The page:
In 27 years at Crossroads Ace Hardware, Jimmy Izzo has seen a lot.
New homeowners move in. Jimmy and his staff help with everything they need: paint, mailboxes, garden supplies. He watches their kids grow up. When they get ready to downsize, Crossroads is there too.
It’s got a Main Street address. But — next to Coffee An’ — it’s not exactly downtown. It is, however, the perfect place to observe local retail trends.
Some of what’s happened to Crossroads Hardware is unique to Westport. Much of it is part of a national movement.
No one knows how it all will play out. Not even Jimmy Izzo. And it’s hard to find a more astute observer of everything Westport than the 1983 Staples High School graduate. (Though his father AJ — himself a Staples grad — might give Jimmy a run for his money.)
“Today we’re an information society,” Jimmy says. “You can pull out your phone, order anything online, and have it delivered to your home within 24 hours.”
That’s true of nearly everything Crossroads sells. Whether it’s a mop — which you can also buy at Stop & Shop or CVS — or a gas grill, customers have exponentially more options than before.
They often buy the most convenient way. Many times, that’s online.
Then they’ll give Crossroads a call. They need help assembling that grill, or they’ve got questions about how to use it.
Jimmy answers them all. He’ll even tell customers to order online, and ship to Crossroads; he’ll put it together, then deliver it (for a price). Customer service is something a local store does far better than the web.
“If you come in for a can of paint, you leave with a bucket, brush and knowledge,” Jimmy adds. “We make sure you have everything you need, even if you haven’t thought of it.”
Crossroads Hardware is the closest thing Westport has to an old-fashioned general store — a place where folks not only shop, but sit around a pot-bellied stove, tell stories, argue, complain, and solve all the problems of the world.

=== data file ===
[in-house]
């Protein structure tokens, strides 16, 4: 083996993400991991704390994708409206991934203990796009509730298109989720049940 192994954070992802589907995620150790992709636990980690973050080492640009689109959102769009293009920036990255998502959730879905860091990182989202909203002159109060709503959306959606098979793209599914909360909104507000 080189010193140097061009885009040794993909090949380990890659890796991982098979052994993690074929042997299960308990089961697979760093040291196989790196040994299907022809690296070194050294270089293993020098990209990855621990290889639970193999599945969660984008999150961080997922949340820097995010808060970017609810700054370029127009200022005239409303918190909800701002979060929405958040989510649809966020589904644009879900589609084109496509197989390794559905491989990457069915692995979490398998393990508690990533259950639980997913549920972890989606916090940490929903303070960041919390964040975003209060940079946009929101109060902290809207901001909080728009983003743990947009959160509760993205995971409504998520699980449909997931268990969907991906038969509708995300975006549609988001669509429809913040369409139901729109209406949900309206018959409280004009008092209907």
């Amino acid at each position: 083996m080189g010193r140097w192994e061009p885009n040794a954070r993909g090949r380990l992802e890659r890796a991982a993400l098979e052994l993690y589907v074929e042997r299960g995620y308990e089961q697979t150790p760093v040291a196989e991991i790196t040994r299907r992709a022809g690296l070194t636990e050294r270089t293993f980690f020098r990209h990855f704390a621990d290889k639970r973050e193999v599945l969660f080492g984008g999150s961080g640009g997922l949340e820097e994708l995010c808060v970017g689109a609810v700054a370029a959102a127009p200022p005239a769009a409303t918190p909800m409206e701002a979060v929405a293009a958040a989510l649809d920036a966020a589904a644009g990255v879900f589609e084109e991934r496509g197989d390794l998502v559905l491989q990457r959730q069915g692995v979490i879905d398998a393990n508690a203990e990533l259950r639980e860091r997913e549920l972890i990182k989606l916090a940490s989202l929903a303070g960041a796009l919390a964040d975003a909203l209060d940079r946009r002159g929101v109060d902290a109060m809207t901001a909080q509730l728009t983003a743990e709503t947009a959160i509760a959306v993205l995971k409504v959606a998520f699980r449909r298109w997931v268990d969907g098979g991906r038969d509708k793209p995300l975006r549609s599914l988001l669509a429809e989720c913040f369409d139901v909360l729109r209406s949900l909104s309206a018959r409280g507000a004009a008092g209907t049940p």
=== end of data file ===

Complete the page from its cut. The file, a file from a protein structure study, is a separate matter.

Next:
(There’s no stove, but you get the idea.)
Unfortunately, that’s not the kind of place customers look for today.
“Younger people are searching for ‘experiences,'” Jimmy says. “They want to live where the action is. Look at the Avalon in Norwalk.”
Modern families with kids, meanwhile, run everywhere on weekends. Time once allotted to household chores and maintenance is often filled with travel sports.
“Parents are taking their kids everywhere, every weekend,” Jimmy explains. “We used to see them in here on Saturdays. Now they don’t even have time for that.”
Getting the word out about Crossroads — everything from services like tool sharpening, to products like shovels and ice melt before a snowstorm — has changed too.
The local papers are virtually non-existent. Jimmy relies much more on Facebook advertising and posts, and other social media.
The future — for stores like his, and all of downtown — is “unknown,” Jimmy says. He sees empty stores downtown, and less foot traffic. Part of the reason is that old-time relationships — between landlord, tenant and community — have frayed. Many Main Street properties are owned by out-of-town conglomerates.
“Downtown is looking for ‘wow!'” Jimmy says. “The Gap is not ‘wow!'”
He gives Bedford Square — David Waldman’s new retail/residential complex that replaced the former YMCA — an “11 out of 10.” But the rest of downtown needs a spark, Jimmy says.
“Main Street isn’t dead. It’s just trying to figure out what it is.”
One answer may lie in business-to-business networking — stores handing out coupons or flyers for other stores, say, or Crossroads combining with a lamp shop for an event that teaches how to wire a lamp.
“You have to give the customer a reason to make your place a destination,” he insists. “Customer loyalty changes instantly these days.”
The retail sweet spot, Jimmy says, is the customer between 30 and 55 years old, with kids in schools.
But they’re not wedded to Main Street — or even a once-essential destination like Crossroads Ace Hardware.
“With technology today, their options are limitless. No one has to shop in a store.”
But if you do buy that gas grill online, be sure to call Jimmy Izzo.
He’ll assemble it for you.
And then make sure you don’t light your entire yard on fire.